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The Builders Association and dbox, SUPER VISION: THEATRICAL LAYERS

SUPER VISION tells three stories

1. As he crosses successive borders, a solitary traveller gradually is forced to reveal all of his personal information, until his identity becomes transparent, with no part of his life left outside the boundaries of datasurveillance.

2. A young woman (Jen), addicted to the white noise of constant connection, maintains a long-distance relationship with her Grandmother. As she makes efforts to digitally archive her Grandmother's past, the Grandmother slips into senility.

3. A father covertly exploits his young son's personal data to meet the demands of the family's lifestyle. This ploy escalates beyond the father's control, until he is compelled to disappear. His wife and son are left with a starkly diminished data portrait, and his escape is shadowed by the long reach of the datasphere.

Moe Angelos

Moe Angelos: There are many theatrical layers: I have all kinds of make up; my character is Sri Lankan and seventy. I haven’t worn this much makeup since I was in high school. So I have a literal mask, with latex applications on my face to give me wrinkles and make me look old. I have a wig and an accent. It’s a funny combination - which I find delightful - of old time theatrics and cutting edge theatrical trickery.

Nick Kaye: How aware of you of the other performers?

Moe Angelos: Since I am downstage right, I can sit there and watch everybody, I don’t see them as the audience would see them. I am very close. I am also aware of scene changes –there is all kinds of chaos going on behind the screens when they are closed - when something is projected onto the front of them. Two nights ago something jumped the tracks and I heard boom, boom, boom ……… there was some kind of physical drama going on during the set change. So I think I am somehow more aware of those kind of things - of the anomalies - because I sit and watch certain parts of the performance every night. Then I do my crossword, in between scenes, so Granny doesn’t talk. Or I read a magazine or whatever. Because the technical guys are there, if something is wrong with my camera I will go over and speak to them and they will come and adjust me. It’s not hidden behind a curtain; it is all there for you to see.

Uploaded Image
Left to right: Moe Angelos (the Grandmother) on forestage and mediated in close up; Tanya Selvaratnam (Jen) mediated live to window and onstage; Moe Angelos mediated mive to computer screen.
photo by dbox

Moe Angelos: I think that, although I am aware of the camera, I really try and focus on the real. So, because I can’t see her, I listen to Tanya’s voice (...) I guess that Marianne Weem's intention is to try illuminate in some way how we live with these technologies all the time. How do they affect us?

Nick Kaye: I think that comes across partly in the performance of the technology itself, in the way the whole story is told and so in the fabric of the piece really. It is as if everything onstage is in transmission. You never walk away from the computers to have another life and come back to it –so you become identified with the passage between those things.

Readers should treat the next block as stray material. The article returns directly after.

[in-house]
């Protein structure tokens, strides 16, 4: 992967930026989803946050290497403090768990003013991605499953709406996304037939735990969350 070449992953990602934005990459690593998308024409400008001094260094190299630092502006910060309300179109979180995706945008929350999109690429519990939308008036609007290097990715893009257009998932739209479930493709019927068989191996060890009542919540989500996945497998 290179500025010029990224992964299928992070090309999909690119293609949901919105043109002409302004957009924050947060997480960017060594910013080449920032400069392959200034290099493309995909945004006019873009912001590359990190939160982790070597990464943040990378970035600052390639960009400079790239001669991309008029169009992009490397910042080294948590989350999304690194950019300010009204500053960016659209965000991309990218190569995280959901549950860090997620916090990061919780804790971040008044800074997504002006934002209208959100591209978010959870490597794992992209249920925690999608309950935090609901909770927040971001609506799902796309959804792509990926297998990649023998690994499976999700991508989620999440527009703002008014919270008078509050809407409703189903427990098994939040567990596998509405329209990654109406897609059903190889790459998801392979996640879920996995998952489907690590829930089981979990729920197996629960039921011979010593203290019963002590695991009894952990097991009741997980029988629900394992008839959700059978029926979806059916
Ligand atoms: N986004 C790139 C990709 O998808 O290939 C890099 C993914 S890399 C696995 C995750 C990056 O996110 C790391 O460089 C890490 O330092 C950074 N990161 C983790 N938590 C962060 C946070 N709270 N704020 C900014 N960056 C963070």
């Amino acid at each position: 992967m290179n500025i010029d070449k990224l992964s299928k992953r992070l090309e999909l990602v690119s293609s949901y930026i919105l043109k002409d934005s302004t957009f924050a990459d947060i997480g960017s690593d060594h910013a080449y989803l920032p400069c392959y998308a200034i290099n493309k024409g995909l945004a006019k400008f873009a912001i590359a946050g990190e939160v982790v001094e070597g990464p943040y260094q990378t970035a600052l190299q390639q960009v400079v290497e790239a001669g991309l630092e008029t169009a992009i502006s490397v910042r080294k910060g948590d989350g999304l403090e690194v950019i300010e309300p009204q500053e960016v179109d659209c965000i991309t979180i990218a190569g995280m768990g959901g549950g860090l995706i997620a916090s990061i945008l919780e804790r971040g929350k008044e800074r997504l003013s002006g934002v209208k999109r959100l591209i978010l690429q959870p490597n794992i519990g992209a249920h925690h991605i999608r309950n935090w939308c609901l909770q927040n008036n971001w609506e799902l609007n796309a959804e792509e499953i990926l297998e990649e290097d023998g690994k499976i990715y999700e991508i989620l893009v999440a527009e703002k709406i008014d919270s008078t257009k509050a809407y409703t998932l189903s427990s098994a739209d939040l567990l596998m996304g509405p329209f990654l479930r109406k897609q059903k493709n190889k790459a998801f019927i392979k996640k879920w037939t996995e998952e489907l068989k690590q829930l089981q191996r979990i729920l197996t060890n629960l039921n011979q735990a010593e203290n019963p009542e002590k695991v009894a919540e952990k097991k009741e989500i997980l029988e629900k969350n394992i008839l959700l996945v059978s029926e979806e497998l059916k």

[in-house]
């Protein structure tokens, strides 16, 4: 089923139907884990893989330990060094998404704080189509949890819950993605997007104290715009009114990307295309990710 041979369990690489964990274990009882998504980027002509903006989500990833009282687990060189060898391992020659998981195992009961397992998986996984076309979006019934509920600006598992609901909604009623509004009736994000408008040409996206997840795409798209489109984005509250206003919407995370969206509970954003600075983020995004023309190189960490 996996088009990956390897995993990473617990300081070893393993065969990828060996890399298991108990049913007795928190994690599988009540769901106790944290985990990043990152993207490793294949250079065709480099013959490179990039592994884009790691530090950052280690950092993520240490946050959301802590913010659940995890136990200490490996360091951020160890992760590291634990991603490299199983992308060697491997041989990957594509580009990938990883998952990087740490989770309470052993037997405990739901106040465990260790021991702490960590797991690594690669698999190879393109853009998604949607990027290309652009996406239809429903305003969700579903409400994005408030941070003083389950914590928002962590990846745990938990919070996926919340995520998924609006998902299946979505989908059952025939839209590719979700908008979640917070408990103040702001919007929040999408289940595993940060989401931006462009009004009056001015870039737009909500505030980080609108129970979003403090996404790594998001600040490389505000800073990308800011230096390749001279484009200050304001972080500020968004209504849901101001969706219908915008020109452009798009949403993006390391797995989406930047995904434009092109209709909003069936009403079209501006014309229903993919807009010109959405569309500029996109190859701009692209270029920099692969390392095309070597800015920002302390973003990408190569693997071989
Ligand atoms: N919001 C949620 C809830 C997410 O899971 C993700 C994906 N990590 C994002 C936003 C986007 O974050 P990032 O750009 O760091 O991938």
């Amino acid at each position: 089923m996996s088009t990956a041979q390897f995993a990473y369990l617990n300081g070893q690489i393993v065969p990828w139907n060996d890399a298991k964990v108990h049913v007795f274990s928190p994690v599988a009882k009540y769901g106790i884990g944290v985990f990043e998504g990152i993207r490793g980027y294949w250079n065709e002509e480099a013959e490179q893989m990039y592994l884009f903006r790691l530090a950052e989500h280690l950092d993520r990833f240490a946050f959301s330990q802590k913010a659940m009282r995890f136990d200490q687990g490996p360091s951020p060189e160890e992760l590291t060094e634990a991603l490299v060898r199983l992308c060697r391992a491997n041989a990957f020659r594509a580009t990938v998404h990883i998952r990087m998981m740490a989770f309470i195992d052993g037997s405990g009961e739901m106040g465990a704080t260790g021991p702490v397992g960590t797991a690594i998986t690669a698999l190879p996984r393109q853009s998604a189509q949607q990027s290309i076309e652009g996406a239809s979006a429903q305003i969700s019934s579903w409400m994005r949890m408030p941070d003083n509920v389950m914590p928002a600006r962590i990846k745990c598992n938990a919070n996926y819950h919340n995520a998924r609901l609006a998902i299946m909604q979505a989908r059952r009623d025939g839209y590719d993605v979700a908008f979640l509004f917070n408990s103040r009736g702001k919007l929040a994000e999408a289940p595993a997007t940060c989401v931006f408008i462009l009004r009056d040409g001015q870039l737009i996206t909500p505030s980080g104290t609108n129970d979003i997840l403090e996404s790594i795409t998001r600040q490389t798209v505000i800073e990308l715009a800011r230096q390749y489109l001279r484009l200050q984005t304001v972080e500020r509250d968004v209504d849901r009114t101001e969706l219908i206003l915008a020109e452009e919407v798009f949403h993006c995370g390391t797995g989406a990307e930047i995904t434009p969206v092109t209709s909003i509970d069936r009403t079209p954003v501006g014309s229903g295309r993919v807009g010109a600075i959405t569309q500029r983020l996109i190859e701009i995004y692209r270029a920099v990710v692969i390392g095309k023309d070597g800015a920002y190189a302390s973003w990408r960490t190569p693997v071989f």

Moe Angelos: Except at the very beginning, when Tanya comes out and does the prologue, which is very, sort of, Shakespearean: ‘Come with us, here we are going on this journey….’ I like that contrast very much – it feels kind of Shakespearean to me – to announce to everyone here is what we are going to do. And the audience loves that, being recognised in some way. It is kind of surprising, because when Marianne had this whole idea about using the actual data from people in the audience, there was a lot of concern about: well, were they going to feel that their privacy was going to be invaded? Except that it is done in a very generalised way – we don’t say you there in seat E32, your phone bill is due, or something like that. It is nice how it has become – it allows people to enter into the world in a certain way and identify with it. Marianne’s precision with that just grows more and more with each show and her sophistication with it is quite high, I would say.

Nick Kaye: It is interesting because, as you were saying, the performance incorporates very traditional theatrical conceits and structures, but they are completely absorbed into a performance that is about technology and transformation.

Moe Angelos: It’s a nice mixing of the two. That is really fun - for me anyway. My makeup is relatively elaborate, but I always enjoy it and like doing it. Many times people don’t recognise me after the show. So that’s fun and I feel very sneaky after the show maintaining my anonymity in the house afterwards in the lobby.

Tanya Selvaratnam

Tanya Selvaratnam: It is very gratifying for me, I think, because I am Sri Lankan and we ended up using so much of my material. It does personalize the show for me in a sense, which probably facilitates my ability to be present. Moreover, it is really wonderful to see how Moe Angelos transforms herself. To me that is one of the most impressive things about the show when you see her in real life and see that she is a very American, white person – the way that she puts on that South Asian accent and the brown skin. I have had Sri Lankans in many stops see the show and think she was Sri Lankan. That to me is very exciting.

see also: playing to camera | prologue | the grandmother |


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